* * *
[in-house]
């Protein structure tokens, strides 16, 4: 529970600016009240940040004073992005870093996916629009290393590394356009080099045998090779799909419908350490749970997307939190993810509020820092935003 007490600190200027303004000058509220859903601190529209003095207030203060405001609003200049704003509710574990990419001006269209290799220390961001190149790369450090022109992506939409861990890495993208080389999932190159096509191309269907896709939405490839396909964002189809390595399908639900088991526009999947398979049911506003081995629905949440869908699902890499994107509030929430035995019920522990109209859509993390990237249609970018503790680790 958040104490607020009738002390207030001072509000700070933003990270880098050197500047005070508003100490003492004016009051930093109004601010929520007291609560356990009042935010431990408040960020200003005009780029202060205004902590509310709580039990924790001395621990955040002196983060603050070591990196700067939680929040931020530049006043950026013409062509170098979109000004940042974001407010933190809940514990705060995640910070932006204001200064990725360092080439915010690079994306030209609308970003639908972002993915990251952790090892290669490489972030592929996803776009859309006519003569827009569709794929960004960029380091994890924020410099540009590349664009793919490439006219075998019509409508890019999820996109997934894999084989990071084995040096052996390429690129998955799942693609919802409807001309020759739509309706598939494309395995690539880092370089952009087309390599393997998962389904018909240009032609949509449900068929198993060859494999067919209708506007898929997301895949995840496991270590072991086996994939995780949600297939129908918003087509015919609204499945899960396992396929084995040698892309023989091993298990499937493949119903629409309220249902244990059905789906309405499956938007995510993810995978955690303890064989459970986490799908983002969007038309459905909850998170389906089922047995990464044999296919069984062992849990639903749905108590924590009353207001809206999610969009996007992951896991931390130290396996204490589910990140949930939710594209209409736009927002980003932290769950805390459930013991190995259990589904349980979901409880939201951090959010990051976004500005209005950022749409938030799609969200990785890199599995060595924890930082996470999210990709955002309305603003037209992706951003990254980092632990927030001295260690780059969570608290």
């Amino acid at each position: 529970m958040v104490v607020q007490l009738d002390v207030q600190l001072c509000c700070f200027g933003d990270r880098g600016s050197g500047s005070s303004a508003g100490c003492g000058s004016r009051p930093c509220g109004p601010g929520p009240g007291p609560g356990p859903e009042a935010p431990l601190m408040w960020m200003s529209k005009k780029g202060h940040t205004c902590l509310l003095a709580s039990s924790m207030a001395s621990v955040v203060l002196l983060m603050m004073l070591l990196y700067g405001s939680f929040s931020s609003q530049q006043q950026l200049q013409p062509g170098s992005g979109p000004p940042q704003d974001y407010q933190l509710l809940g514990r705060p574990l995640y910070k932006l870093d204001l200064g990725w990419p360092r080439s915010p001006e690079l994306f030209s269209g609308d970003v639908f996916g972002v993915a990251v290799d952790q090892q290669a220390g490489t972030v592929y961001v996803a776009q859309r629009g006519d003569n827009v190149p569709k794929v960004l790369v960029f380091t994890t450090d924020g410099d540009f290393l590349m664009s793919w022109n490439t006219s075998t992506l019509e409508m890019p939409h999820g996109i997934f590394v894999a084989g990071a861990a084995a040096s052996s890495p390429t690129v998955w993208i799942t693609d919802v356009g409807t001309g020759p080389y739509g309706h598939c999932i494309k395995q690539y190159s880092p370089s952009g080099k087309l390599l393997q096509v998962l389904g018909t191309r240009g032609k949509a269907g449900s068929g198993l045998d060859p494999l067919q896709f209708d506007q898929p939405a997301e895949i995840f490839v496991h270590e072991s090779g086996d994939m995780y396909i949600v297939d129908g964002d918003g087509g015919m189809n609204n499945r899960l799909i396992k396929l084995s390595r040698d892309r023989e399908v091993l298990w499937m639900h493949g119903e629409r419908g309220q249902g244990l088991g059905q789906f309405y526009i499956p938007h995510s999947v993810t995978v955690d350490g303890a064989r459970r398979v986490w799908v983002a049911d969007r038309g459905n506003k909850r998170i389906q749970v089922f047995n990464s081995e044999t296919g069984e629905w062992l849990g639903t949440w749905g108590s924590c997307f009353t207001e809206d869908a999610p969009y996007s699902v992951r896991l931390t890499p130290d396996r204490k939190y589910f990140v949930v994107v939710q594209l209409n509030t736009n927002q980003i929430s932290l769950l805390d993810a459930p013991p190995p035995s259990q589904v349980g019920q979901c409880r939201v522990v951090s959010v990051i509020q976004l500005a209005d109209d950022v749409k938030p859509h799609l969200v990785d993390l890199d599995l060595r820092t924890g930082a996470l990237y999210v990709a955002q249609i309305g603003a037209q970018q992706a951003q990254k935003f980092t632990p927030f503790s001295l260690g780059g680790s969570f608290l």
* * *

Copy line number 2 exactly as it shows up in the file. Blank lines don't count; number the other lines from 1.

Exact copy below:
């Protein structure tokens, strides 16, 4: 529970600016009240940040004073992005870093996916629009290393590394356009080099045998090779799909419908350490749970997307939190993810509020820092935003 007490600190200027303004000058509220859903601190529209003095207030203060405001609003200049704003509710574990990419001006269209290799220390961001190149790369450090022109992506939409861990890495993208080389999932190159096509191309269907896709939405490839396909964002189809390595399908639900088991526009999947398979049911506003081995629905949440869908699902890499994107509030929430035995019920522990109209859509993390990237249609970018503790680790 958040104490607020009738002390207030001072509000700070933003990270880098050197500047005070508003100490003492004016009051930093109004601010929520007291609560356990009042935010431990408040960020200003005009780029202060205004902590509310709580039990924790001395621990955040002196983060603050070591990196700067939680929040931020530049006043950026013409062509170098979109000004940042974001407010933190809940514990705060995640910070932006204001200064990725360092080439915010690079994306030209609308970003639908972002993915990251952790090892290669490489972030592929996803776009859309006519003569827009569709794929960004960029380091994890924020410099540009590349664009793919490439006219075998019509409508890019999820996109997934894999084989990071084995040096052996390429690129998955799942693609919802409807001309020759739509309706598939494309395995690539880092370089952009087309390599393997998962389904018909240009032609949509449900068929198993060859494999067919209708506007898929997301895949995840496991270590072991086996994939995780949600297939129908918003087509015919609204499945899960396992396929084995040698892309023989091993298990499937493949119903629409309220249902244990059905789906309405499956938007995510993810995978955690303890064989459970986490799908983002969007038309459905909850998170389906089922047995990464044999296919069984062992849990639903749905108590924590009353207001809206999610969009996007992951896991931390130290396996204490589910990140949930939710594209209409736009927002980003932290769950805390459930013991190995259990589904349980979901409880939201951090959010990051976004500005209005950022749409938030799609969200990785890199599995060595924890930082996470999210990709955002309305603003037209992706951003990254980092632990927030001295260690780059969570608290």